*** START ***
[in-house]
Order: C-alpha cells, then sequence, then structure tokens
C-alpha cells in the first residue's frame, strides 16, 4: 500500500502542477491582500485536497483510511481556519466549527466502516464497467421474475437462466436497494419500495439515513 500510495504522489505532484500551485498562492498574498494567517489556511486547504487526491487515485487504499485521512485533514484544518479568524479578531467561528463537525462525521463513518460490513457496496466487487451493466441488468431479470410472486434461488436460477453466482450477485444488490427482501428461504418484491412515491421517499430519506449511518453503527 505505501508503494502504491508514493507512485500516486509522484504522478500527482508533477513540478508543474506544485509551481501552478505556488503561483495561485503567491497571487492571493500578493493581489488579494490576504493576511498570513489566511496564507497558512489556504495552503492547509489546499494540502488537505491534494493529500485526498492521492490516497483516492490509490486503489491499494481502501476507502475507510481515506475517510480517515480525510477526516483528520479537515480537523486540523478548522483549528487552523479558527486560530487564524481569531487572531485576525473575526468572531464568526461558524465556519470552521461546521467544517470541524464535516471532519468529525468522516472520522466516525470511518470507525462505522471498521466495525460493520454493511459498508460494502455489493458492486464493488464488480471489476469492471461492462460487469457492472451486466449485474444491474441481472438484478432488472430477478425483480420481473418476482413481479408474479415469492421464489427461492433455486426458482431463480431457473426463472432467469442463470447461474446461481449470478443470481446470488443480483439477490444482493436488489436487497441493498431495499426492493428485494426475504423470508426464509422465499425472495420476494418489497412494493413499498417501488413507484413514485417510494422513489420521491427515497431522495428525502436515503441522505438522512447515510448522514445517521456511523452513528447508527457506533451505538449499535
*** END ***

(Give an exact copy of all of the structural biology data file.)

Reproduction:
[in-house]
Order: C-alpha cells, then sequence, then structure tokens
C-alpha cells in the first residue's frame, strides 16, 4: 500500500502542477491582500485536497483510511481556519466549527466502516464497467421474475437462466436497494419500495439515513 500510495504522489505532484500551485498562492498574498494567517489556511486547504487526491487515485487504499485521512485533514484544518479568524479578531467561528463537525462525521463513518460490513457496496466487487451493466441488468431479470410472486434461488436460477453466482450477485444488490427482501428461504418484491412515491421517499430519506449511518453503527 505505501508503494502504491508514493507512485500516486509522484504522478500527482508533477513540478508543474506544485509551481501552478505556488503561483495561485503567491497571487492571493500578493493581489488579494490576504493576511498570513489566511496564507497558512489556504495552503492547509489546499494540502488537505491534494493529500485526498492521492490516497483516492490509490486503489491499494481502501476507502475507510481515506475517510480517515480525510477526516483528520479537515480537523486540523478548522483549528487552523479558527486560530487564524481569531487572531485576525473575526468572531464568526461558524465556519470552521461546521467544517470541524464535516471532519468529525468522516472520522466516525470511518470507525462505522471498521466495525460493520454493511459498508460494502455489493458492486464493488464488480471489476469492471461492462460487469457492472451486466449485474444491474441481472438484478432488472430477478425483480420481473418476482413481479408474479415469492421464489427461492433455486426458482431463480431457473426463472432467469442463470447461474446461481449470478443470481446470488443480483439477490444482493436488489436487497441493498431495499426492493428485494426475504423470508426464509422465499425472495420476494418489497412494493413499498417501488413507484413514485417510494422513489420521491427515497431522495428525502436515503441522505438522512447515510448522514445517521456511523452513528447508527457506533451505538449499535